Along with its collaboration with Tradeteq, vabble is able to provide a key piece of the investment puzzle: the technical and legal infrastructure for the origination of these assets.
In order to make trade receivables investable, it’s incredibly important that the legal framework is reliable and works. To make this possible, vabble allows trade receivables to be sold on a “true sale” basis. This means that the investor is protected via ownership of the asset, which is confirmed with the obligor, trade credit insured and in some cases there is recourse to the seller. This provides enhanced protection to eventualities such as accidents on route, insolvency, and commercial disputes.
With a thorough onboarding process led by experienced former bankers present in the region, and a strong legal framework in place, it doesn’t matter if the receivable is from South Africa, Guatemala or Chile. If vabble can determine there is no fraud and it’s high quality, then investors can invest in it.
How do they know if it’s high quality? vabble takes care of the Know Your Customer (KYC) onboarding, the sanctions check and credit monitoring. They are also linked up to the regulator to minimise fraud and make sure that the invoices are real. All receivables are insured by trade credit and though any exporter can sign up to the platforme, only exporters who qualify can transact in the platform.
With the Tradeteq and vabble platform, Pablo has now solved two of the challenges above: the lack of legal infrastructure, and the lack of automation and distribution via technology.
With vabble, the investors’ money is connected to exporters
vabble is therefore well connected with the institutional investor side of things. How do they get the money across to the exporter?
Once vabble receives money from investors, vabble pays an advance to the exporter. They will advance up to 80%, based on proprietary data models they refine the conditions they can offer to the exporters, and collect the rest directly from the buyer/importer. This is what it looks like in practice:
After the transaction takes place between the exporter and importer (here called corporate obligor), vabble – agrees to purchase the receivable from the exporter early at a small discount to be determined, paying up to 80% up front, and the remainder once collected from the original buyer.
The obligor also agrees to make the payment directly to vabble in full upon maturity, or thereabouts. vabble resells to investors the confirmed receivable, and once it matures, the investor is paid directly by vabble.
With vabble, exporters can upload invoices and quickly get financing
The final piece of the puzzle is enabling easy access to the exporters. Right from the beginning, Pablo envisioned vabble as a neobank style platform that would make it as easy as possible for exporters to get funding.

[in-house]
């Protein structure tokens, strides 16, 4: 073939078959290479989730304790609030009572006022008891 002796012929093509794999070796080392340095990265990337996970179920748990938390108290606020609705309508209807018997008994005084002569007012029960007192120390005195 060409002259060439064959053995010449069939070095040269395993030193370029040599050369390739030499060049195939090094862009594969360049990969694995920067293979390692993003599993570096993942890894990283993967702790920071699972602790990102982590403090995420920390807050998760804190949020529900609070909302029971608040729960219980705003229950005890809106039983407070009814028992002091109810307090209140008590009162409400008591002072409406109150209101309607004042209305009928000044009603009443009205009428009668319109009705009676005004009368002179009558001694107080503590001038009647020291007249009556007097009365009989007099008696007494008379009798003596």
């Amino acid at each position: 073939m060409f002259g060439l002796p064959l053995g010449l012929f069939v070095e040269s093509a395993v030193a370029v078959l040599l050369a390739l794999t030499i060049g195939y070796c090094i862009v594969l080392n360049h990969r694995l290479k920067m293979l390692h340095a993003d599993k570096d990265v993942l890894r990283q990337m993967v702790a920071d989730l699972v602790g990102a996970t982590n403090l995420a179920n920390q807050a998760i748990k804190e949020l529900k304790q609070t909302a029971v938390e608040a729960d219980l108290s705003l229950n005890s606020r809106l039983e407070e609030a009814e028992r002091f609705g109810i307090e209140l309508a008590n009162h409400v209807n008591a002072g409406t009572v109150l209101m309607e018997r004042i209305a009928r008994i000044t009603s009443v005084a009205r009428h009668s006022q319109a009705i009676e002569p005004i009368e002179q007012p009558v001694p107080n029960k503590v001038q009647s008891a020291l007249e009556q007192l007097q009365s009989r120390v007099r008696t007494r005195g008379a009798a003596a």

It’s important to note that vabble doesn’t allow all exporters to finance every invoice. It’s vabble’s job to qualify the exporter and the receivable, ensuring that the invoice is paid from a good payer. To ensure the highest quality and security, vabble engages credit monitoring and trade credit insurers that will vet the investment and ensure it has a strong credit rating.
If the exporter qualifies, getting advanced cash flow from their invoicing is as easy as clicking a few buttons on a platform.
Instead of going to the bank and bringing in the documents, the exporter can sign up to the platform online and upload all their corporate information. Once approved, they can transact on the platform and upload receivables directly onto the platform. vabble evaluates the receivables, and if they match the criteria of the investors, vabble acquires the receivable and pays by advancing up to 80% of the cash.
With Pablo’s experience and background in the sector, the company already has boots on the ground in those emerging markets, as well as former bankers, who know the company and the management, and therefore give immediate access to corporates.
With the vabble platform, the infrastructure exists to offer end to end processing of a trade receivable, allowing alternative investors to add capital in the market, and providing more liquidity for exporters.
Most importantly, vabble acts as a connector between multiple parties that are experiencing gaps in the market. It’s a true win-win-win:
- To institutional investors, it’s opening up an asset class that offers higher returns
- To trade credit insurers, it’s exposing them high quality receivables
- To exporters, it’s offering them working capital upfront for lower cost, without making them a debtor.
With vabble, we’re connecting people around the world, and helping reduce the credit financing gap for SMEs in emerging markets.
To learn more about investing in vabble, reach out to email@example.com
5/17/2023 - vabble team -
4/3/2023 - vabble team - finance, vabble, investment